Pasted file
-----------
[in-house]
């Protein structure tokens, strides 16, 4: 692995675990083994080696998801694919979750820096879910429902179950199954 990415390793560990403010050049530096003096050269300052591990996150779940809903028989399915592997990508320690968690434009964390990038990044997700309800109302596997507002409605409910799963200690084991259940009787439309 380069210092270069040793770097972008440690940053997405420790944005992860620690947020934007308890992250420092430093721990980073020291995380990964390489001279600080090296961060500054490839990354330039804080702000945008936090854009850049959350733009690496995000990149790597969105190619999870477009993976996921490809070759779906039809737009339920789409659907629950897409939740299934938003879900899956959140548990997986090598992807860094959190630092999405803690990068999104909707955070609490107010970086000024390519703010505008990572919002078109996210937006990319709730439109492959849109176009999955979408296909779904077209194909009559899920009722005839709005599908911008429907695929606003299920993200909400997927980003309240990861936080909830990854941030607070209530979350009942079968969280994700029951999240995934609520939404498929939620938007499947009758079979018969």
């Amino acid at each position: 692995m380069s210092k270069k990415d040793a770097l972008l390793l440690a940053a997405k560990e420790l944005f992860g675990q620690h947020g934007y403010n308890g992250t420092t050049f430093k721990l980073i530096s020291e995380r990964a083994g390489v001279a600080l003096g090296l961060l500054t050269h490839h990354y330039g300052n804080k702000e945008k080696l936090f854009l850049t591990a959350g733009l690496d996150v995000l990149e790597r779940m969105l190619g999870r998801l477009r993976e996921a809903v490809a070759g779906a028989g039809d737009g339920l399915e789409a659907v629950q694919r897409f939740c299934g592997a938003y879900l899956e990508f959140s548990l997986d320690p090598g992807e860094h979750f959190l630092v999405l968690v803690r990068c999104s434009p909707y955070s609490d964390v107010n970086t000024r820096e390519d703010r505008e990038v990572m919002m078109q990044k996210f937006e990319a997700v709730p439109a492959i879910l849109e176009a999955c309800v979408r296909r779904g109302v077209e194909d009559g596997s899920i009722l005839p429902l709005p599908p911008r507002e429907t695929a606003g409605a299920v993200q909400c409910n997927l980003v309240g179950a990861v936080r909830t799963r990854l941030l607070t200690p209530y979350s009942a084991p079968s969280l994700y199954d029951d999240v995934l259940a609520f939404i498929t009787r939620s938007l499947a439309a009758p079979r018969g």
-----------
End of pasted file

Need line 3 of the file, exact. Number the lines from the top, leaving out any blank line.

């Amino acid at each position: 692995m380069s210092k270069k990415d040793a770097l972008l390793l440690a940053a997405k560990e420790l944005f992860g675990q620690h947020g934007y403010n308890g992250t420092t050049f430093k721990l980073i530096s020291e995380r990964a083994g390489v001279a600080l003096g090296l961060l500054t050269h490839h990354y330039g300052n804080k702000e945008k080696l936090f854009l850049t591990a959350g733009l690496d996150v995000l990149e790597r779940m969105l190619g999870r998801l477009r993976e996921a809903v490809a070759g779906a028989g039809d737009g339920l399915e789409a659907v629950q694919r897409f939740c299934g592997a938003y879900l899956e990508f959140s548990l997986d320690p090598g992807e860094h979750f959190l630092v999405l968690v803690r990068c999104s434009p909707y955070s609490d964390v107010n970086t000024r820096e390519d703010r505008e990038v990572m919002m078109q990044k996210f937006e990319a997700v709730p439109a492959i879910l849109e176009a999955c309800v979408r296909r779904g109302v077209e194909d009559g596997s899920i009722l005839p429902l709005p599908p911008r507002e429907t695929a606003g409605a299920v993200q909400c409910n997927l980003v309240g179950a990861v936080r909830t799963r990854l941030l607070t200690p209530y979350s009942a084991p079968s969280l994700y199954d029951d999240v995934l259940a609520f939404i498929t009787r939620s938007l499947a439309a009758p079979r018969g």